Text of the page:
The editorial “Academic freedom shouldn’t mean academic disaster,” in the March 6 edition of the Oklahoma Daily, makes many excellent points about HB 1674. It is indeed a “Trojan horse” bill specifically crafted by an out-of-state, religious think tank to open the door for the teaching of religious or political views in school science classes. This is clearly understood by everyone familiar with the bill on both sides. HB 1674 would write false claims about science into state law, contradicting the wealth of scientific evidence, our own curriculum standards and the expertise of Oklahoma’s scientists and teachers.
HB 1674 promotes the notion that there is some scientific controversy about evolution, climate change, human cloning and other topics. This is just plain wrong. These topics are not controversial among scientists and to suggest otherwise reflects an abysmal understanding of science.
The bill encourages teachers to discuss so-called “strengths and weaknesses” of these topics, but no weaknesses have been identified. What are the scientific weaknesses of human cloning? What does that even mean? Is there any scientific evidence that conflicts with the fact that evolution has occurred? None has ever been presented. If one looks to the sources of these alleged weaknesses, we find they are phony fabrications, invented and promoted by people who just don’t like the implications of evolution, human cloning, climate change, etc. One may not like the implications of atomic weapons, but that does not mean that there is some controversy over the physics. Instead of teaching science, this bill would confuse students about how science works and teach them that it is acceptable to simply reject the parts of science they don’t happen to like.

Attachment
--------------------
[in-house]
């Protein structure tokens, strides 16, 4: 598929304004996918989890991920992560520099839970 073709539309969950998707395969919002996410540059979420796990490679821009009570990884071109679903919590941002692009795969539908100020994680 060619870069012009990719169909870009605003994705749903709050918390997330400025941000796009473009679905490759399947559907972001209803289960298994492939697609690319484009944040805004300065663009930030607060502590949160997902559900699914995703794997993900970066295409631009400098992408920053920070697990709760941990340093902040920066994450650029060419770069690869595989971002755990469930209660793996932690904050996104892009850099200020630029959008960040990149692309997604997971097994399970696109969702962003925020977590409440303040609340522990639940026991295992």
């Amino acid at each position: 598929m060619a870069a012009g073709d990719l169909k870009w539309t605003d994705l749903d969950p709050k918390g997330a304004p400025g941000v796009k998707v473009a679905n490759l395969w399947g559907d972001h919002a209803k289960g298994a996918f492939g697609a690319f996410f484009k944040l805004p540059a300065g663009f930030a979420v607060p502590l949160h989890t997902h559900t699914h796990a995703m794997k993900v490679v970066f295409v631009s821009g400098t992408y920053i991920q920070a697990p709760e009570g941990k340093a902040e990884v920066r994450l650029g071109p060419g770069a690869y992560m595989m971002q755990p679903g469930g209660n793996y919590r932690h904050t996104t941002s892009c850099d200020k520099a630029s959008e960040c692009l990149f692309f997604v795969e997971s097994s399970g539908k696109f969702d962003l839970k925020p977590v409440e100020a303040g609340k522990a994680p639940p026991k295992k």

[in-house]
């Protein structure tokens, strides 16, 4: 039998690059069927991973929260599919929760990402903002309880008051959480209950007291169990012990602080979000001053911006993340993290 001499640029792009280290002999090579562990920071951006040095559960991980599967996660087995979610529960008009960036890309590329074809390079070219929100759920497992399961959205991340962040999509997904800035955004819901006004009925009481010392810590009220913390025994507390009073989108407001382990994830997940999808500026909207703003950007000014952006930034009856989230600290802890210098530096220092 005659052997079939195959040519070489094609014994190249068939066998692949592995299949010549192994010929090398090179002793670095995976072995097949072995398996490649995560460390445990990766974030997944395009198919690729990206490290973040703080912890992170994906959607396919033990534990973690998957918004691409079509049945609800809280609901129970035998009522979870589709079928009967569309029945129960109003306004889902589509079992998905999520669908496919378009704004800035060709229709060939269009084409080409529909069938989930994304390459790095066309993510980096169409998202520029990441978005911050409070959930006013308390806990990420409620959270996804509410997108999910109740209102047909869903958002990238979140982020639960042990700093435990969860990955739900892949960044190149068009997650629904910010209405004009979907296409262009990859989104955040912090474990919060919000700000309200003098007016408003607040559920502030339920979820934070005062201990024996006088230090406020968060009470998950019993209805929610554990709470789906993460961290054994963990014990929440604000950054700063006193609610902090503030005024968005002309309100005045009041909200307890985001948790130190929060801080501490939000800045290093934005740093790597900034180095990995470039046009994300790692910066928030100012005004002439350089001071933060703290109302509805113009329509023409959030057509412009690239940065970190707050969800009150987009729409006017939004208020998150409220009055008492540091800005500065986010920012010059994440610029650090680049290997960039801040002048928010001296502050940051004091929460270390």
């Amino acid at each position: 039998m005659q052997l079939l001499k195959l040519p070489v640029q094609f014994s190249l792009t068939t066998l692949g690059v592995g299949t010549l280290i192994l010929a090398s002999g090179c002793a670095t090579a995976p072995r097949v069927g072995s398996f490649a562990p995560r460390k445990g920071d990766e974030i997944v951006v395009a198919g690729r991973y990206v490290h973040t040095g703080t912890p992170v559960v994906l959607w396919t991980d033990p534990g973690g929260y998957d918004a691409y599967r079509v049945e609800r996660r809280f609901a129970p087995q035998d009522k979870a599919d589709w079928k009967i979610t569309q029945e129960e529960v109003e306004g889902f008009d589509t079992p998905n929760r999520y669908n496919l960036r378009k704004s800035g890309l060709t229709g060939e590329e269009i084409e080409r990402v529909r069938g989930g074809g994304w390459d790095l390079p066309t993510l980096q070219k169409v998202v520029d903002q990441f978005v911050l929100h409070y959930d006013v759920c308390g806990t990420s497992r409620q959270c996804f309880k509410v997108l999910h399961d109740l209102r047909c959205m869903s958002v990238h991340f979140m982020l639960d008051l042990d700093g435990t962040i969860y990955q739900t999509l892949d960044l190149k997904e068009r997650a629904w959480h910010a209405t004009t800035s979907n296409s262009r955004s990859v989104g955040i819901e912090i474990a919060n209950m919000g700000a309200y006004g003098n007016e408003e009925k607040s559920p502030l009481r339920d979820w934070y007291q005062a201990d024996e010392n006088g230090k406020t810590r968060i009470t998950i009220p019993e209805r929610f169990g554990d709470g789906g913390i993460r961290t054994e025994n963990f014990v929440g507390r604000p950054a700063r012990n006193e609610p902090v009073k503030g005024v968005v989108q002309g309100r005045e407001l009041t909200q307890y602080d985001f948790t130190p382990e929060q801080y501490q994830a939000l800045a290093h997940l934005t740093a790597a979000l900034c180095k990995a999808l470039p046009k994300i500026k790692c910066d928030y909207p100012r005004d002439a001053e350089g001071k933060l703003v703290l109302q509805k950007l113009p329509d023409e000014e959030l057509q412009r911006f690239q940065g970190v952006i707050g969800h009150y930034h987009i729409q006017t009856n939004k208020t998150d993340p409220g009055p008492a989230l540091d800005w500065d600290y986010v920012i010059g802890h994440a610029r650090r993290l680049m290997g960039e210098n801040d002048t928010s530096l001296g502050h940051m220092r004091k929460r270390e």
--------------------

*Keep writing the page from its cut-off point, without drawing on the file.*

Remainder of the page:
What of academic freedom? Does academic freedom mean the right to teach that diseases are caused by evil spirits? Should teachers be free to present the controversy over whether or not the earth is flat? Should we discuss the strengths and weaknesses of astrology? Of course not, academic freedom is not the freedom to teach nonsense. The concept of academic freedom was developed in higher education to give faculty and students protection to study legitimate academic topics that were not socially or politically popular. Think studying communism during the McCarthy era. Ironically, this bill is anti-academic freedom, as it would promote false doubts about established scientific topics because of their unpopularity among a public with little understanding of science. With academic freedom comes academic responsibility; i.e., the responsibility to teach only valid science, supported by evidence. This bill makes the completely ungrounded association between academic freedom and freedom to teach pseudoscience.
HB 1674 represents the promotion of anti-science ideas by the scientifically illiterate through the blunt instrument of legislation. It is telling that no teacher group or scientific organization supports this bill; support is exclusively from fundamentalist religious groups. Forcing teachers to present “strengths and weaknesses” will force them to pretend that we know less than we really do about the natural world and to present ideas based in religion as if they were science. This is not about fairness, free inquiry or critical thinking; the issue is simply about teaching science vs. non-science. Passage of this bill will damage the education of our students, diminish the ability to attract scientifically-based industries to Oklahoma and will likely lead to costly lawsuits over constitutionality.
Richard E Broughton, Associate Professor of Biology.